In Dell’Orfano v. State, 616 So. 2d 33, 35 (Fla. 1993), the court said, “a trial court on a proper motion is required to dismiss an information or indictment involving lengthy periods of time if the State in a hearing cannot show clearly and convincingly that it has exhausted all reasonable means of narrowing the time frames further. Where such showing is made, the burden then shifts to the defendant to show that the defense more likely than not will be prejudiced by the lengthy time frame.” The decision in Dell’Orfano v. State did not create a bright line rule for when an alleged time frame for an offense is too broad,
Dell’Orfano was remanded for further proceedings. The trial court again granted a motion to dismiss because the time period alleged for the offenses, which had been narrowed from 35 months to 27 months, was still too broad and the information as written could lead a jury to non-unanimous verdicts.
The Fourth District concluded: “It is well settled that separate and distinct offenses may not generally be alleged in a single count of an indictment or information. To be legally sufficient, an information can neither be so vague or indefinite as to mislead or embarrass the accused, or subject him or her to multiple prosecutions.” Id. at 1214 (internal citations omitted).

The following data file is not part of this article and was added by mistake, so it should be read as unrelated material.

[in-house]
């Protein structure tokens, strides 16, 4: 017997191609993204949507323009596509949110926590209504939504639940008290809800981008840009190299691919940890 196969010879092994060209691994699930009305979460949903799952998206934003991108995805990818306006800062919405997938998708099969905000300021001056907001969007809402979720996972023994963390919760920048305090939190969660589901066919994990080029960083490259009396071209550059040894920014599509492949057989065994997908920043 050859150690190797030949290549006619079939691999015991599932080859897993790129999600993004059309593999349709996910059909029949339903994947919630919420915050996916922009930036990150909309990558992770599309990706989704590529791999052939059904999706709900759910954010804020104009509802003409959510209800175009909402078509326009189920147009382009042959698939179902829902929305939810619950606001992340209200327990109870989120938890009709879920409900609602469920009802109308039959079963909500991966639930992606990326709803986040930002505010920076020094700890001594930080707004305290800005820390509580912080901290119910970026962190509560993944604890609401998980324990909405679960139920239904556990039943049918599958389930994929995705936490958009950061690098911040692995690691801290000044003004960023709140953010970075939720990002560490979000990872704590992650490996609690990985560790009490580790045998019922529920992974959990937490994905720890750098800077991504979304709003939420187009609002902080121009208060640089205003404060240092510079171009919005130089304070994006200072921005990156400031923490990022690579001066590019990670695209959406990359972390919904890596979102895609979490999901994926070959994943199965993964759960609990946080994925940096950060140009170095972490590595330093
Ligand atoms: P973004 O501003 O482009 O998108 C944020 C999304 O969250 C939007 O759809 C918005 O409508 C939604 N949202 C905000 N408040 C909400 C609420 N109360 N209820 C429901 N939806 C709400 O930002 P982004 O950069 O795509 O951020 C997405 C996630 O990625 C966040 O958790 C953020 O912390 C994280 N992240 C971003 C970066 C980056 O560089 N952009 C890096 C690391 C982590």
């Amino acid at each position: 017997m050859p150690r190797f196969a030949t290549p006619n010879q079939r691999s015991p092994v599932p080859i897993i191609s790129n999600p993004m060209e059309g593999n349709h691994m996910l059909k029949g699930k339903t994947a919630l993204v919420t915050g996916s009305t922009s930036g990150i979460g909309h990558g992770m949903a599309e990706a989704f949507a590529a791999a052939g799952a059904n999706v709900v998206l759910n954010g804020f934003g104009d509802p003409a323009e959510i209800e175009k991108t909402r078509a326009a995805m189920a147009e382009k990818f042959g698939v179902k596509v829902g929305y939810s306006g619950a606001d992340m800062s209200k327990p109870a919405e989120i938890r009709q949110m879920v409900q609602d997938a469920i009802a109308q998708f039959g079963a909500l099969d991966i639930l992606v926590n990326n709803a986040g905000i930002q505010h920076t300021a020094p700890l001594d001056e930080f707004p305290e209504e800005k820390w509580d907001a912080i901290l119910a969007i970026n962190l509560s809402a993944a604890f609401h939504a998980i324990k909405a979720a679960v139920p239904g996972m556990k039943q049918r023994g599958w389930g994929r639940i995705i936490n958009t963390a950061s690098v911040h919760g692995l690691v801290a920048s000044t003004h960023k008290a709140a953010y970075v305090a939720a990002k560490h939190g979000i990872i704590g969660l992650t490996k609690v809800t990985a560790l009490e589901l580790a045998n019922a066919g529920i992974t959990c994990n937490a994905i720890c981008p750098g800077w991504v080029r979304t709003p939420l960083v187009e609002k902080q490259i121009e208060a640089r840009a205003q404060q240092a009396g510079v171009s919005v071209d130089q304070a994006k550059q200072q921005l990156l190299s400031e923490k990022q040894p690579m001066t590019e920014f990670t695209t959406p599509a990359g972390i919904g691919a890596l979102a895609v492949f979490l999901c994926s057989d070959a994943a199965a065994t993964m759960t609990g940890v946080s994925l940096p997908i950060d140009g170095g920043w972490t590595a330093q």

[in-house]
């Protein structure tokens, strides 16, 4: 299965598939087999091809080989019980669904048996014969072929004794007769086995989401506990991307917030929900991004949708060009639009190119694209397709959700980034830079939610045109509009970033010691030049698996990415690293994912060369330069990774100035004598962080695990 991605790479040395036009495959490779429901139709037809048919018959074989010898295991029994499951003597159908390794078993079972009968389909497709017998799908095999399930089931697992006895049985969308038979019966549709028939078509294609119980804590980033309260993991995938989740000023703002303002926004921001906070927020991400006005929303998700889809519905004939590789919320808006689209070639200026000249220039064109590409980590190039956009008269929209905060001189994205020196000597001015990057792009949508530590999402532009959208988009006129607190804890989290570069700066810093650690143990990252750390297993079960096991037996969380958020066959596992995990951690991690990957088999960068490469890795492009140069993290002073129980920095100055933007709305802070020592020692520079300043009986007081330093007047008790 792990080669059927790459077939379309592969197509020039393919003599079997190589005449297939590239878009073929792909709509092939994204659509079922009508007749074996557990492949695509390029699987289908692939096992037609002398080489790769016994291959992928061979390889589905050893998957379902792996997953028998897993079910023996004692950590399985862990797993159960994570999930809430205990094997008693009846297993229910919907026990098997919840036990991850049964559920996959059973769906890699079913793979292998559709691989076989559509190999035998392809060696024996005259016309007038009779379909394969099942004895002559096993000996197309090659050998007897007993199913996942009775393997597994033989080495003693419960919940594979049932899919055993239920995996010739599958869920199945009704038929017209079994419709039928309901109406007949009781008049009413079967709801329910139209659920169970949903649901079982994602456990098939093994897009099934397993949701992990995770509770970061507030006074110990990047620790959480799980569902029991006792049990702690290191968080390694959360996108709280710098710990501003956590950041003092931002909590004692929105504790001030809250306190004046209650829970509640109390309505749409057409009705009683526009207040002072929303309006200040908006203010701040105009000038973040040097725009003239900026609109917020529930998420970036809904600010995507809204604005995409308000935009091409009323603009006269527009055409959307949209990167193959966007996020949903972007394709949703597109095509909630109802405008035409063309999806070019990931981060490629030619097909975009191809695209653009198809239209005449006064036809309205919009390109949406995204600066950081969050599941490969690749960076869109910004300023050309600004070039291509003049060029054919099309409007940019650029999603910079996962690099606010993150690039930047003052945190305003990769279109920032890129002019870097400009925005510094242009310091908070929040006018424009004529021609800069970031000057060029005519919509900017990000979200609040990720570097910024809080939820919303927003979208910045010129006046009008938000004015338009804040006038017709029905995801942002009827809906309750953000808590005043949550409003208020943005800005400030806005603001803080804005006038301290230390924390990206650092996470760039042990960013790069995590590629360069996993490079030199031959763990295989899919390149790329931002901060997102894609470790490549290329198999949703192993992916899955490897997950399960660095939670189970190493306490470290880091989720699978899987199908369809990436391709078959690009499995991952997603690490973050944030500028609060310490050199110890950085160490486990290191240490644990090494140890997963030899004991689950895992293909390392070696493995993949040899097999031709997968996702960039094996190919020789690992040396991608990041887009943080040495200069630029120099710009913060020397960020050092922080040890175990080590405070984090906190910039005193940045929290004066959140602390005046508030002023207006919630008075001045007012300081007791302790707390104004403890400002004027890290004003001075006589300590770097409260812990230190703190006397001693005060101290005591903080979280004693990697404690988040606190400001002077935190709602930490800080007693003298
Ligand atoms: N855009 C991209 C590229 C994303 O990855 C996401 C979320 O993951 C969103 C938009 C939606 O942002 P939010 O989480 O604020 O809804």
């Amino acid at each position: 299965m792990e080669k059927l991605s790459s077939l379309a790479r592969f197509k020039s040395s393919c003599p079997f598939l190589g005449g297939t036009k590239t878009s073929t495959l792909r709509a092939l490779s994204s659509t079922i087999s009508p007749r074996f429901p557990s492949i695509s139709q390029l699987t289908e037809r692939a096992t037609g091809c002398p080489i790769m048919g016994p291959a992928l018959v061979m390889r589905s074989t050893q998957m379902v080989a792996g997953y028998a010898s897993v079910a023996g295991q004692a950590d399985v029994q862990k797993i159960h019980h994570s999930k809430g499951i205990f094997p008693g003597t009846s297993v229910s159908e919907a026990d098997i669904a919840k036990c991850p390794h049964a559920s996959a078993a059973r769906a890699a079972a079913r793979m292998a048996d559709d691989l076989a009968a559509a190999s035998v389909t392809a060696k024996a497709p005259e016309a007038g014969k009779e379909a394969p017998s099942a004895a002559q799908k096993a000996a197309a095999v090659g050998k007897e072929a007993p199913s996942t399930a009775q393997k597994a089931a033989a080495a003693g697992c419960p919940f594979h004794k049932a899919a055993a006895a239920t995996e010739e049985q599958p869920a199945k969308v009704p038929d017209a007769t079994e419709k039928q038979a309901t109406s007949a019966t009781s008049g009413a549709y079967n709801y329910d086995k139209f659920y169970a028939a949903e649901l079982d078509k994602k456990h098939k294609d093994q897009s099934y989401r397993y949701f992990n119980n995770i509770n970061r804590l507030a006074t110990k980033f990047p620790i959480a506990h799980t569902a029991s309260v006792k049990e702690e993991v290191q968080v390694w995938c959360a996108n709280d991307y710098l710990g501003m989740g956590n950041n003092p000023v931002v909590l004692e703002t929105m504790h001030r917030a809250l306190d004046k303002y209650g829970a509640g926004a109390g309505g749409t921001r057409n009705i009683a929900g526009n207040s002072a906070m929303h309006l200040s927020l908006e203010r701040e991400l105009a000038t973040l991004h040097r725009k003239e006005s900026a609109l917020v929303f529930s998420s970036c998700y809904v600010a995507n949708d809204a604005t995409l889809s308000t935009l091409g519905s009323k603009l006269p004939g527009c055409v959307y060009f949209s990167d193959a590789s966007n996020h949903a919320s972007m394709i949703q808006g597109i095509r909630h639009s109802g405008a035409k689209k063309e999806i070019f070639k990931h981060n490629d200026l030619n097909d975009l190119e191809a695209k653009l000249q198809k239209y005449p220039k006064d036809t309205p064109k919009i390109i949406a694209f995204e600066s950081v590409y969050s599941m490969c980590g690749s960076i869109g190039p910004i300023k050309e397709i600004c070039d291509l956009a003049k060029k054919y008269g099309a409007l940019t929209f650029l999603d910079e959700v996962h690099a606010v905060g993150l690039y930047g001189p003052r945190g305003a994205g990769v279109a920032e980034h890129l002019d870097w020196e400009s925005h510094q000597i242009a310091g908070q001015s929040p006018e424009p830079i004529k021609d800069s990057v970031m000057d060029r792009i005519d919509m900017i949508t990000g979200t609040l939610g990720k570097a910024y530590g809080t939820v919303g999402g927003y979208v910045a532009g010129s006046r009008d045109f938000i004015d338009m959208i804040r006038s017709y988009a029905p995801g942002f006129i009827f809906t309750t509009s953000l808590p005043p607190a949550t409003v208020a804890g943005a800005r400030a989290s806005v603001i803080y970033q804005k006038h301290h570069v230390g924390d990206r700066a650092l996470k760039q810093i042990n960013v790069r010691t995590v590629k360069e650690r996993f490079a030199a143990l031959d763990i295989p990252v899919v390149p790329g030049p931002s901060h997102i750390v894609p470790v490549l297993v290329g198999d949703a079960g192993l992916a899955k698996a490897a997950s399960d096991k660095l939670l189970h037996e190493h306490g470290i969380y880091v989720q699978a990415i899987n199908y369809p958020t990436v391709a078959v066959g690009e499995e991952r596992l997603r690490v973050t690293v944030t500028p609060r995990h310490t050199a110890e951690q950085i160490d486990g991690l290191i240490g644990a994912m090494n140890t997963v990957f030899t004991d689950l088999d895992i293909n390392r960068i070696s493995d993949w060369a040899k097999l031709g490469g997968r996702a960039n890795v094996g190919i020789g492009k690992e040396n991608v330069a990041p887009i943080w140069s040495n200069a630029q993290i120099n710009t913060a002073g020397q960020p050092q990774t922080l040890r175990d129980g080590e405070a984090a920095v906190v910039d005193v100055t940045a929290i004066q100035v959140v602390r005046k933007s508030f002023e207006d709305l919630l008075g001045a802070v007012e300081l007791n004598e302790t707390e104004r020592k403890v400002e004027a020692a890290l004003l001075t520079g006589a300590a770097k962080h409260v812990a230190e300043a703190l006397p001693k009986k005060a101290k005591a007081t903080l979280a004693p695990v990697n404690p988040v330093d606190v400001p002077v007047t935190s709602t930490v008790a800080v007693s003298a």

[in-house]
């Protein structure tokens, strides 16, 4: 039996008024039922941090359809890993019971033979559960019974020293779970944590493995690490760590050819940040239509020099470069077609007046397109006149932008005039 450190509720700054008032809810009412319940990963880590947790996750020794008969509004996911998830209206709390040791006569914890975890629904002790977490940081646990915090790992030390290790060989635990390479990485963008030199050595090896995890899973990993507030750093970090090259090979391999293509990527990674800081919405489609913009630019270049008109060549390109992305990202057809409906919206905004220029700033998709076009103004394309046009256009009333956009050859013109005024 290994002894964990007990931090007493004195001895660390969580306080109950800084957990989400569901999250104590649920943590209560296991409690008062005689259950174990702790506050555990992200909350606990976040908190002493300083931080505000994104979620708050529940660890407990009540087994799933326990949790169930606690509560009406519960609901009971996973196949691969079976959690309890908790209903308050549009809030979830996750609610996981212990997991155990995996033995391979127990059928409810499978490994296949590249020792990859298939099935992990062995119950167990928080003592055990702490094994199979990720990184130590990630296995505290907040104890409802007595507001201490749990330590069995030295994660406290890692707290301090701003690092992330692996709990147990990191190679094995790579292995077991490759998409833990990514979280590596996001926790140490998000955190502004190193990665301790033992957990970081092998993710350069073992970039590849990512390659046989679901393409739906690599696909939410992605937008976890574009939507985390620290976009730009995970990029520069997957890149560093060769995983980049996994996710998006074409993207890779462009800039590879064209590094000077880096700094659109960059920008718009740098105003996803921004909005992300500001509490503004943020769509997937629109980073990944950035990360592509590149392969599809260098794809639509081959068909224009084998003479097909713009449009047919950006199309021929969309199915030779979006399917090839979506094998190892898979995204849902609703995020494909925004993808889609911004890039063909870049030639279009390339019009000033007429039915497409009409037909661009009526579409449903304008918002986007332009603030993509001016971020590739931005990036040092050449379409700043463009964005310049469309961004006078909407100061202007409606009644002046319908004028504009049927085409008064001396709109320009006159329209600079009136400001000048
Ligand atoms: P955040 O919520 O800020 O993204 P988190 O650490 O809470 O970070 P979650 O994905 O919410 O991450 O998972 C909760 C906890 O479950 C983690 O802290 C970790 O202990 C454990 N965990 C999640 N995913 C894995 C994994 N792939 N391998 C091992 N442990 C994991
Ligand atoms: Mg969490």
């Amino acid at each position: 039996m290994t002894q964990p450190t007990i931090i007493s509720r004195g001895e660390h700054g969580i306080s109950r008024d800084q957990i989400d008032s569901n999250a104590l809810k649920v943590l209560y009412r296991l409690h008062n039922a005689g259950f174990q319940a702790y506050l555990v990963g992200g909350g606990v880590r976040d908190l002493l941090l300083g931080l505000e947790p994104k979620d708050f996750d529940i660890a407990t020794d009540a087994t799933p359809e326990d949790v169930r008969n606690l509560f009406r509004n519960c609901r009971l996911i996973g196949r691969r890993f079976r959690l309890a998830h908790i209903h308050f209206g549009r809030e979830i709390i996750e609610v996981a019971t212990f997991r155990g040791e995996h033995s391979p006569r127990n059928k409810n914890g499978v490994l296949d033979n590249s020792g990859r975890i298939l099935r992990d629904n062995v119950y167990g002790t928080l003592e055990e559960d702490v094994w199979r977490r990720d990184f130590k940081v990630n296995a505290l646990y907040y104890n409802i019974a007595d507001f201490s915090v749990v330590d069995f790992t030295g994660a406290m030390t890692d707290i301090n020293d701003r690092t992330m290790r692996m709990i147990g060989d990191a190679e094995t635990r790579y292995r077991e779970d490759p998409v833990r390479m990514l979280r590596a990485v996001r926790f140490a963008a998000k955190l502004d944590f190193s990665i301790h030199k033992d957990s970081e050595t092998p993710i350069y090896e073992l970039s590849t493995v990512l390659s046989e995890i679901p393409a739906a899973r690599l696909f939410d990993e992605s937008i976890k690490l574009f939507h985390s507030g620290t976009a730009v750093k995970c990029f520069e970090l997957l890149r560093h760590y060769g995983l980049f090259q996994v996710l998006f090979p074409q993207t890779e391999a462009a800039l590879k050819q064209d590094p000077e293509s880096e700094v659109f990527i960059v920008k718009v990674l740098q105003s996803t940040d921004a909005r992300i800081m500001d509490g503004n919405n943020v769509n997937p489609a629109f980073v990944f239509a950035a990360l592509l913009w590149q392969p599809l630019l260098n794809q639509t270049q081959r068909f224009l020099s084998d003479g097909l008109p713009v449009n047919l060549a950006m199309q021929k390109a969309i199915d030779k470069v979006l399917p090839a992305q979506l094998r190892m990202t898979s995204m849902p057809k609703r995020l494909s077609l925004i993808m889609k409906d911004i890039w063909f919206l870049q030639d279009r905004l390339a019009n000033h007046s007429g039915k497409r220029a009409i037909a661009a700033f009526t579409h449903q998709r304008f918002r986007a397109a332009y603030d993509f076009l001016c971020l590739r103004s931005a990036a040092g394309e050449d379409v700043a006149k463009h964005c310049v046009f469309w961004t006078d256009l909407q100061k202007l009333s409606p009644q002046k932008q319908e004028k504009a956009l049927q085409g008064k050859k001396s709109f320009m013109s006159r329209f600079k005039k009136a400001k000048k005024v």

“In the instant case, the information lists four counts. Each count includes only one specific criminal act, but charges that such act occurred on one or more occasions over a two and one-half year time period. It may be true, as the state contends, that the individual count removes the potential hazard of non-unanimous verdicts. To find appellee guilty on an individual count, the jurors would have to all agree that appellee performed the specific criminal act alleged in that count at least one time.” Id. at 1215.
The court held, “Where it is reasonable and possible to distinguish between specific incidents or occurrences, as it is in this case, then each should be contained in a separate count of the accusatory document. While we agree with the reasoning of the trial court on this issue, we reverse and remand to give the state an opportunity to amend.” Id. at 1216.
It is important to distinguish the time frames alleged in an information and any clarification of time frames by a statement of particulars. “When a bill of particulars narrows the time within which the crime occurred, and the prosecution fails to show the defendant committed the offense within that time frame, a conviction on the charge must be reversed.” Audano v. State, 674 So. 2d 882 (Fla. 2nd DCA 1996).
This article was last updated on Monday, July 31, 2017.